Organizations experiencing data breaches are judged by their employees as lacking in two key areas of workforce culture: employee training and pay for performance.
This was among the key themes that emerged from Willis Towers Watson’s recent report Inside Threat: Why Employee Behavior and Opinions Impact Cyber-Risk, an analysis of over 450,000 employee opinions captured during a period of significant data breaches within their organizations. The data was then compared with opinions from employees of high-performing companies and global information technology (IT) staff.
The study is significant because while many have written about the human element evident in cyber breach claims (i.e., negligent or rogue employees) the Willis Towers Watson study aimed to answer a deeper question: how can organizations track the extent of cyber risk inherent in their employees’ behaviors and determine how to mitigate this factor?
Interestingly, the results reveal correlations between employee opinions and cyber breaches. And perhaps more importantly, the data suggests a significant part of the answer in helping organizations assess and minimize cyber risk lies in understanding the workforce culture that shapes everyday employee behavior.
According to the results, employees in the data breach companies gave their companies significantly lower scores in the area of training compared to the opinions from employees in high-performing companies. Questions on this topic included employees’ opinions about whether they have received adequate training for the work they do and if they have access to training to improve their skills and learn new skills to advance in their roles.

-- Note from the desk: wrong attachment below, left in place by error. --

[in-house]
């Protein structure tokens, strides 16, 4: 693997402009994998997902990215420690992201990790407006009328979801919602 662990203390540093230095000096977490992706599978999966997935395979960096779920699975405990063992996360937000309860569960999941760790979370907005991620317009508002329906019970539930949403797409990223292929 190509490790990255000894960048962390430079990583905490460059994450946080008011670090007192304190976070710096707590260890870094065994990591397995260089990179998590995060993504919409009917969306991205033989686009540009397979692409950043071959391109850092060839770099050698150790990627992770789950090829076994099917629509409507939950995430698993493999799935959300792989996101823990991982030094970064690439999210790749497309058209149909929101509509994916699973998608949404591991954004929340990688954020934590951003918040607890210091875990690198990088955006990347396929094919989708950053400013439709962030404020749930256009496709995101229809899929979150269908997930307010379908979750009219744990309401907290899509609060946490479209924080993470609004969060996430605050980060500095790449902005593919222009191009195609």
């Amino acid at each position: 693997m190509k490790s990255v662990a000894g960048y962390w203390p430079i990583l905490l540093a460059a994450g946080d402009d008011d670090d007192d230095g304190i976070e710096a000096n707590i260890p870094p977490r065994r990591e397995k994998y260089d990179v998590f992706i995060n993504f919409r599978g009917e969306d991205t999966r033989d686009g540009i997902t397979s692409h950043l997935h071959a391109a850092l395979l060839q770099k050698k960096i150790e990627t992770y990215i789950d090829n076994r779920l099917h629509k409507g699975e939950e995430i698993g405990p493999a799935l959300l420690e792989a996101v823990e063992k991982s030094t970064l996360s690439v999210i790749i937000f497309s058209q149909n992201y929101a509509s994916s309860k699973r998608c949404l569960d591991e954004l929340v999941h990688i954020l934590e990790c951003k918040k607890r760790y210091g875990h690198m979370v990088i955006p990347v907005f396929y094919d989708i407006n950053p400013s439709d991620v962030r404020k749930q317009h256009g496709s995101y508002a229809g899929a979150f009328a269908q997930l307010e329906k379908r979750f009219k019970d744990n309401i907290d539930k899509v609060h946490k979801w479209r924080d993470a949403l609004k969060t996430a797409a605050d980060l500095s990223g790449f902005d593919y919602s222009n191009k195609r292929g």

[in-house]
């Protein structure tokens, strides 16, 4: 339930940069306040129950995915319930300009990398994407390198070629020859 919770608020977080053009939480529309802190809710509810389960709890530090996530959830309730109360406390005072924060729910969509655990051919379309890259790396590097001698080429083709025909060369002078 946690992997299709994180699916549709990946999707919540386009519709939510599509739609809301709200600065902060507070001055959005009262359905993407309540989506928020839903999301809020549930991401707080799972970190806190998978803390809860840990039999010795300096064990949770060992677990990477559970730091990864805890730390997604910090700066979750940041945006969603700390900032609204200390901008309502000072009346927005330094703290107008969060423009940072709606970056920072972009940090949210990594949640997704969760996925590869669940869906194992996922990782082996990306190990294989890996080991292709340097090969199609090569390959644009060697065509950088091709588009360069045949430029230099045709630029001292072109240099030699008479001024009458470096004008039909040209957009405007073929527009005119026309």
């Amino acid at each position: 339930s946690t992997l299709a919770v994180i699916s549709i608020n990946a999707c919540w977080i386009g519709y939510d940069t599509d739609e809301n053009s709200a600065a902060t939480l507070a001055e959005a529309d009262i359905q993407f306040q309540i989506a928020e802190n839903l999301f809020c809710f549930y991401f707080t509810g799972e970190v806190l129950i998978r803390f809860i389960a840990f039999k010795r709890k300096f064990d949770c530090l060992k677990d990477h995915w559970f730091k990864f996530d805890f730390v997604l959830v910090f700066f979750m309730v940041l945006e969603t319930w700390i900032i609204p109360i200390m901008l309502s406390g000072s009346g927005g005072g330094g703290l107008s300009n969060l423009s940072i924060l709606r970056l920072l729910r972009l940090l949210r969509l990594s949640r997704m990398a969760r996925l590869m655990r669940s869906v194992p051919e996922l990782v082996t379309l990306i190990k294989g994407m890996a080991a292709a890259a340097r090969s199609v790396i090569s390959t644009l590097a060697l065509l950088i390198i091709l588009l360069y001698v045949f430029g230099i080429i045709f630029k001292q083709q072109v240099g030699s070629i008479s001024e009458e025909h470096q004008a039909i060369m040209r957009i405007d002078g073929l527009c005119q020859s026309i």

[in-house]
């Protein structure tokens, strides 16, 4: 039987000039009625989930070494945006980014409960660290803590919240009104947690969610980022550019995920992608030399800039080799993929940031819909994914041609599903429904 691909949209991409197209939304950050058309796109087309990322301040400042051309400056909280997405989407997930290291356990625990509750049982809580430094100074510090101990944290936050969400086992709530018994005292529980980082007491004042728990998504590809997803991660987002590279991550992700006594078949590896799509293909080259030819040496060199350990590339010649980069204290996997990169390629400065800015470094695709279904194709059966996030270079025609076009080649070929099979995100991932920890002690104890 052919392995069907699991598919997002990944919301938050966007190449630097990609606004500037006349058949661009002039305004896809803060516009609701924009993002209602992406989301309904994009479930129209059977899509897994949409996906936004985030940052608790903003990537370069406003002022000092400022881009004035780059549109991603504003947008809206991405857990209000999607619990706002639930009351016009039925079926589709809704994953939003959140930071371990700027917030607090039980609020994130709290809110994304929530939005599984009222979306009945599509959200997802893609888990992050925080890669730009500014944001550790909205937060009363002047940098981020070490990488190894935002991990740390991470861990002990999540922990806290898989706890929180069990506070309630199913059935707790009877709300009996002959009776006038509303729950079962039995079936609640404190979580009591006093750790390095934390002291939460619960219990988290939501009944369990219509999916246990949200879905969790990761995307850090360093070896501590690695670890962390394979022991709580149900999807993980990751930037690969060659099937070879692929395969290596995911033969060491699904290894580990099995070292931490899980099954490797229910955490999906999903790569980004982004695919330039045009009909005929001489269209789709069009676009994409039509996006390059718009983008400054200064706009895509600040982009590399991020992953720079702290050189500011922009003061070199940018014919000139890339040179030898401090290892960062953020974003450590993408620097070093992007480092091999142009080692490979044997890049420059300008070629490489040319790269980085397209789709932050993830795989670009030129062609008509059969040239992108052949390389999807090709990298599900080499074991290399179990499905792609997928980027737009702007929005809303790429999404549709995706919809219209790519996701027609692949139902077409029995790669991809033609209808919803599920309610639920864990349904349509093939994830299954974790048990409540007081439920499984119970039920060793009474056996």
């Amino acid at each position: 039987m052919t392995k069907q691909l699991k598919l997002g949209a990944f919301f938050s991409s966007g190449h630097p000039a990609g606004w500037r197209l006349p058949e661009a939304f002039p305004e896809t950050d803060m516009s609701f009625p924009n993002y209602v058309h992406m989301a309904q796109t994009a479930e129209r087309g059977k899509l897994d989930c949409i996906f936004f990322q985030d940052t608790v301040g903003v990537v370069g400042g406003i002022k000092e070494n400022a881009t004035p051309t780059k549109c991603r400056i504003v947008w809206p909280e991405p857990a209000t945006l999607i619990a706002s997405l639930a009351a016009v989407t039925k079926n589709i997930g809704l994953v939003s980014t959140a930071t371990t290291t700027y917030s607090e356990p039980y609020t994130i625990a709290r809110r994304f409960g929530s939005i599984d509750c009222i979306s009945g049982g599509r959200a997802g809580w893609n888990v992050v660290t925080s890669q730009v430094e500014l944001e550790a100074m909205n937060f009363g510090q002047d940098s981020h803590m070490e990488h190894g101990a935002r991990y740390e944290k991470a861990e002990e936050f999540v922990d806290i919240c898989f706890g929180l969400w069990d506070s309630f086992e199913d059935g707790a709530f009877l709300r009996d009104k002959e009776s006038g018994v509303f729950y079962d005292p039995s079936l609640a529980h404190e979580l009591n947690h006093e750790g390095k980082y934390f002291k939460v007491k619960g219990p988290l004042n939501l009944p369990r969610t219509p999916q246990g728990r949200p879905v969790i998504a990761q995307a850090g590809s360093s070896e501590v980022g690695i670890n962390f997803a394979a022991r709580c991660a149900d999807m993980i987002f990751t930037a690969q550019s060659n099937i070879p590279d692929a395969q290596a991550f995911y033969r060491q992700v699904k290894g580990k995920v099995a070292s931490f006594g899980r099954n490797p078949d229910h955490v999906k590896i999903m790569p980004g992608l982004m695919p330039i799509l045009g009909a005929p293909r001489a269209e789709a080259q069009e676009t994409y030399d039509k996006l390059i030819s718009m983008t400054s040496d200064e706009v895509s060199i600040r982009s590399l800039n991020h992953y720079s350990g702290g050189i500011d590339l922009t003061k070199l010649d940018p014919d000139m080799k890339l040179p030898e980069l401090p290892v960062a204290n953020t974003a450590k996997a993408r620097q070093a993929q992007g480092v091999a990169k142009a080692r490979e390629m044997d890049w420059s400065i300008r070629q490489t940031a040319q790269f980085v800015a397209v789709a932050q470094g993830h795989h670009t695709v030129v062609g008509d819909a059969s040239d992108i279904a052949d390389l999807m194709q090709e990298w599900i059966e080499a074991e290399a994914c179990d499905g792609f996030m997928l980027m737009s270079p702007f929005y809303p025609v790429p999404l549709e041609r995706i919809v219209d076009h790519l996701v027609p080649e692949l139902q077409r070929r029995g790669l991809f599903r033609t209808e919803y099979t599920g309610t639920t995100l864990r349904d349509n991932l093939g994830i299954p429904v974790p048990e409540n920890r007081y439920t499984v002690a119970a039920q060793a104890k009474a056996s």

Compared to the IT employee group, IT workers in data breach companies also have less favorable views of training and doled out especially low scores related to perceived training of new employees. The analysis points to new staff as a “blind spot” and potential serious source of cyber-risk if not effectively trained on cybersecurity processes and procedures.
Pay for performance
According to the data, “pay for performance” also emerges as a challenge. For example, the findings indicate that frontline IT staff in companies that have experienced data breaches perceive a misalignment between their efforts and associated rewards, potentially undermining efforts to identify and manage cyber-risk.
Culture: The first line of defense
For organizations confronting cyber risk today, addressing a fundamental emphasis in workplace culture is the first step to creating an environment that supports a holistic, integrated risk mitigation strategy. After all, an organization and its leaders create and reinforce a culture that influences every employee. This culture holds the shared values, norms, beliefs and assumptions that ultimately drive employees’ actions. These behaviors, in turn, can either reduce or drive an organizations exposure to cyber risk.
Invest in making the workforce cyber-smart
In recognizing the correlation between employee opinions and cyber risk, and, when assessing how to allocate capital towards an effective cybersecurity program, organizations should consider prioritizing investment in enterprise-wide cyber-security training. Such an effort may challenge other capital allocation strategy norms, but a vigilant workforce is vital to resiliency. Not all training will deliver 100% perfection, but it can improve prevention.
Organizations should also think strategically about their human resource policies and compensation programs – offering a combination of rewards and incentives to encourage a culture supportive of cyber security.
This post was co-authored by Patrick Kulesa, Ph.D., based in New York. Patrick is a member of the advanced analytics group within Willis Towers Watson’s Research & Innovation Center, serving as global director of employee survey research. Patrick has 17 years of consulting experience and specializes in applying advanced statistical techniques to organizational data.